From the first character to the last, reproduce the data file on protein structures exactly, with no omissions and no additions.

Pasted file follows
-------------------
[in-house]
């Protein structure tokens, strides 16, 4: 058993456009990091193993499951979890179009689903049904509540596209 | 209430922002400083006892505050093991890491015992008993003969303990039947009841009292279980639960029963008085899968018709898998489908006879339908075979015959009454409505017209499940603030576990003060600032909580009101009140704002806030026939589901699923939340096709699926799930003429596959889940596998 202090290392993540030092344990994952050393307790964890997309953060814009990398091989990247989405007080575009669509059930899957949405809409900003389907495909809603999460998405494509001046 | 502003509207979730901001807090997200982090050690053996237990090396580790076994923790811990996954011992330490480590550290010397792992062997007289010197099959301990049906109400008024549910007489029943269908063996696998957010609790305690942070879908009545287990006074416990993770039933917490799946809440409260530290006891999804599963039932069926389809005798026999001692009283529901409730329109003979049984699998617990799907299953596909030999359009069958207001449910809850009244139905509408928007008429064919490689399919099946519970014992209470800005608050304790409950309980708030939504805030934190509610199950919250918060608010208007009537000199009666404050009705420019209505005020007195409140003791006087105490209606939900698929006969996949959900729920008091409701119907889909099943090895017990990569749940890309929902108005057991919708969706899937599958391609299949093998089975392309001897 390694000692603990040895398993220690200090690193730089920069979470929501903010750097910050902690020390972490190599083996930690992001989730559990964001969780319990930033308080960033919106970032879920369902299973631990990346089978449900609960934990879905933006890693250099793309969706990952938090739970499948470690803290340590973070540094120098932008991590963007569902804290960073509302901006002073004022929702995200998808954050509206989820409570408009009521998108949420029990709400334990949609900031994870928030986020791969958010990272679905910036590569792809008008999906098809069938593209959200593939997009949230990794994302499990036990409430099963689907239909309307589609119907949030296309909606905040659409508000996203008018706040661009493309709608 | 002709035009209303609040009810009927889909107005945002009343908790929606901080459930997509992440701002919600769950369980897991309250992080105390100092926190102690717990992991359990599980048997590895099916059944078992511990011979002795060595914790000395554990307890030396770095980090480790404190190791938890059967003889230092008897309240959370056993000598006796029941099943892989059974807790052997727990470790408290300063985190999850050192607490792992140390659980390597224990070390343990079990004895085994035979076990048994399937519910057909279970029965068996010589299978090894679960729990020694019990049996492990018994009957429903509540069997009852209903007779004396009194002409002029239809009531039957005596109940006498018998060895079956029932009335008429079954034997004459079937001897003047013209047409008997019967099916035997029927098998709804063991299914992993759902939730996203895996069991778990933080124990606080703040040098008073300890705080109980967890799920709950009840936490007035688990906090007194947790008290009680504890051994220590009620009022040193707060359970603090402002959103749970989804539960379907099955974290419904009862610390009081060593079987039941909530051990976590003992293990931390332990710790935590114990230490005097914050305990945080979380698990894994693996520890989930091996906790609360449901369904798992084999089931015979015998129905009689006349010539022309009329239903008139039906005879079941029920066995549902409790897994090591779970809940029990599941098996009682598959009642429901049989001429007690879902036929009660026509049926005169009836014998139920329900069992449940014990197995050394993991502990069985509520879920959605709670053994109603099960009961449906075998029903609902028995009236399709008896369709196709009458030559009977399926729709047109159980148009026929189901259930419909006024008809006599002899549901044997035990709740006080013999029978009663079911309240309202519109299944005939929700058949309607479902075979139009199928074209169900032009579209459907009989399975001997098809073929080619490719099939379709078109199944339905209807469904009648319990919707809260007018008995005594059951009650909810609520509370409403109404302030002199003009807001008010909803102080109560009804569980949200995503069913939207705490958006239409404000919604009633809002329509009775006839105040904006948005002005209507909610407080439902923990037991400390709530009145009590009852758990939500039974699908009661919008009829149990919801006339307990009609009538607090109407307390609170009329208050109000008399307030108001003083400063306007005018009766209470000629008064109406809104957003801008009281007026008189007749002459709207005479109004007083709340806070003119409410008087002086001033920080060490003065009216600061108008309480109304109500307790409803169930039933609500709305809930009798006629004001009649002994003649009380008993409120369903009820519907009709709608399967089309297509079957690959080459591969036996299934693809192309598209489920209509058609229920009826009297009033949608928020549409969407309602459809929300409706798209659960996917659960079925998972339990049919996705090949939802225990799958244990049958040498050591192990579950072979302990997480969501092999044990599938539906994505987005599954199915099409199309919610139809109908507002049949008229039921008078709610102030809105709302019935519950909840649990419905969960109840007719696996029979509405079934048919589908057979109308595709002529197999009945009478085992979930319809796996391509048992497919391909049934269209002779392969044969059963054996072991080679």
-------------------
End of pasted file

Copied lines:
[in-house]
């Protein structure tokens, strides 16, 4: 058993456009990091193993499951979890179009689903049904509540596209 | 209430922002400083006892505050093991890491015992008993003969303990039947009841009292279980639960029963008085899968018709898998489908006879339908075979015959009454409505017209499940603030576990003060600032909580009101009140704002806030026939589901699923939340096709699926799930003429596959889940596998 202090290392993540030092344990994952050393307790964890997309953060814009990398091989990247989405007080575009669509059930899957949405809409900003389907495909809603999460998405494509001046 | 502003509207979730901001807090997200982090050690053996237990090396580790076994923790811990996954011992330490480590550290010397792992062997007289010197099959301990049906109400008024549910007489029943269908063996696998957010609790305690942070879908009545287990006074416990993770039933917490799946809440409260530290006891999804599963039932069926389809005798026999001692009283529901409730329109003979049984699998617990799907299953596909030999359009069958207001449910809850009244139905509408928007008429064919490689399919099946519970014992209470800005608050304790409950309980708030939504805030934190509610199950919250918060608010208007009537000199009666404050009705420019209505005020007195409140003791006087105490209606939900698929006969996949959900729920008091409701119907889909099943090895017990990569749940890309929902108005057991919708969706899937599958391609299949093998089975392309001897 390694000692603990040895398993220690200090690193730089920069979470929501903010750097910050902690020390972490190599083996930690992001989730559990964001969780319990930033308080960033919106970032879920369902299973631990990346089978449900609960934990879905933006890693250099793309969706990952938090739970499948470690803290340590973070540094120098932008991590963007569902804290960073509302901006002073004022929702995200998808954050509206989820409570408009009521998108949420029990709400334990949609900031994870928030986020791969958010990272679905910036590569792809008008999906098809069938593209959200593939997009949230990794994302499990036990409430099963689907239909309307589609119907949030296309909606905040659409508000996203008018706040661009493309709608 | 002709035009209303609040009810009927889909107005945002009343908790929606901080459930997509992440701002919600769950369980897991309250992080105390100092926190102690717990992991359990599980048997590895099916059944078992511990011979002795060595914790000395554990307890030396770095980090480790404190190791938890059967003889230092008897309240959370056993000598006796029941099943892989059974807790052997727990470790408290300063985190999850050192607490792992140390659980390597224990070390343990079990004895085994035979076990048994399937519910057909279970029965068996010589299978090894679960729990020694019990049996492990018994009957429903509540069997009852209903007779004396009194002409002029239809009531039957005596109940006498018998060895079956029932009335008429079954034997004459079937001897003047013209047409008997019967099916035997029927098998709804063991299914992993759902939730996203895996069991778990933080124990606080703040040098008073300890705080109980967890799920709950009840936490007035688990906090007194947790008290009680504890051994220590009620009022040193707060359970603090402002959103749970989804539960379907099955974290419904009862610390009081060593079987039941909530051990976590003992293990931390332990710790935590114990230490005097914050305990945080979380698990894994693996520890989930091996906790609360449901369904798992084999089931015979015998129905009689006349010539022309009329239903008139039906005879079941029920066995549902409790897994090591779970809940029990599941098996009682598959009642429901049989001429007690879902036929009660026509049926005169009836014998139920329900069992449940014990197995050394993991502990069985509520879920959605709670053994109603099960009961449906075998029903609902028995009236399709008896369709196709009458030559009977399926729709047109159980148009026929189901259930419909006024008809006599002899549901044997035990709740006080013999029978009663079911309240309202519109299944005939929700058949309607479902075979139009199928074209169900032009579209459907009989399975001997098809073929080619490719099939379709078109199944339905209807469904009648319990919707809260007018008995005594059951009650909810609520509370409403109404302030002199003009807001008010909803102080109560009804569980949200995503069913939207705490958006239409404000919604009633809002329509009775006839105040904006948005002005209507909610407080439902923990037991400390709530009145009590009852758990939500039974699908009661919008009829149990919801006339307990009609009538607090109407307390609170009329208050109000008399307030108001003083400063306007005018009766209470000629008064109406809104957003801008009281007026008189007749002459709207005479109004007083709340806070003119409410008087002086001033920080060490003065009216600061108008309480109304109500307790409803169930039933609500709305809930009798006629004001009649002994003649009380008993409120369903009820519907009709709608399967089309297509079957690959080459591969036996299934693809192309598209489920209509058609229920009826009297009033949608928020549409969407309602459809929300409706798209659960996917659960079925998972339990049919996705090949939802225990799958244990049958040498050591192990579950072979302990997480969501092999044990599938539906994505987005599954199915099409199309919610139809109908507002049949008229039921008078709610102030809105709302019935519950909840649990419905969960109840007719696996029979509405079934048919589908057979109308595709002529197999009945009478085992979930319809796996391509048992497919391909049934269209002779392969044969059963054996072991080679």